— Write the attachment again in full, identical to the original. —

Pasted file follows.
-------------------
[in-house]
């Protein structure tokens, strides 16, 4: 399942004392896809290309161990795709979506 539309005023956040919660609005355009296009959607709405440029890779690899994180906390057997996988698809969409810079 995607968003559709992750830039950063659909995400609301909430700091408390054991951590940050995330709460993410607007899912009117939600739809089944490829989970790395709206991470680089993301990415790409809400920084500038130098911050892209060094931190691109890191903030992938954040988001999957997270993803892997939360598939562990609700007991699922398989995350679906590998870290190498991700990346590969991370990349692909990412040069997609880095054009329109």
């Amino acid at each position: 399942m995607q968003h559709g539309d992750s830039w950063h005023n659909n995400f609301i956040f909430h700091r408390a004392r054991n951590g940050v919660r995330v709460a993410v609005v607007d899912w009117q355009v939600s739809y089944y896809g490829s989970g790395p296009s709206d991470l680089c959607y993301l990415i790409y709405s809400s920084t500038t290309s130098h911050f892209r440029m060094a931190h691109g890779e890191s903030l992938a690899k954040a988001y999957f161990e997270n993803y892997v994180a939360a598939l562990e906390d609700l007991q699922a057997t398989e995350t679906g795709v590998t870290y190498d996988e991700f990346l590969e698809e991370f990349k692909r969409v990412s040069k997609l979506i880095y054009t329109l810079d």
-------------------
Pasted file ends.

[in-house]
């Protein structure tokens, strides 16, 4: 399942004392896809290309161990795709979506 539309005023956040919660609005355009296009959607709405440029890779690899994180906390057997996988698809969409810079 995607968003559709992750830039950063659909995400609301909430700091408390054991951590940050995330709460993410607007899912009117939600739809089944490829989970790395709206991470680089993301990415790409809400920084500038130098911050892209060094931190691109890191903030992938954040988001999957997270993803892997939360598939562990609700007991699922398989995350679906590998870290190498991700990346590969991370990349692909990412040069997609880095054009329109």
């Amino acid at each position: 399942m995607q968003h559709g539309d992750s830039w950063h005023n659909n995400f609301i956040f909430h700091r408390a004392r054991n951590g940050v919660r995330v709460a993410v609005v607007d899912w009117q355009v939600s739809y089944y896809g490829s989970g790395p296009s709206d991470l680089c959607y993301l990415i790409y709405s809400s920084t500038t290309s130098h911050f892209r440029m060094a931190h691109g890779e890191s903030l992938a690899k954040a988001y999957f161990e997270n993803y892997v994180a939360a598939l562990e906390d609700l007991q699922a057997t398989e995350t679906g795709v590998t870290y190498d996988e991700f990346l590969e698809e991370f990349k692909r969409v990412s040069k997609l979506i880095y054009t329109l810079d």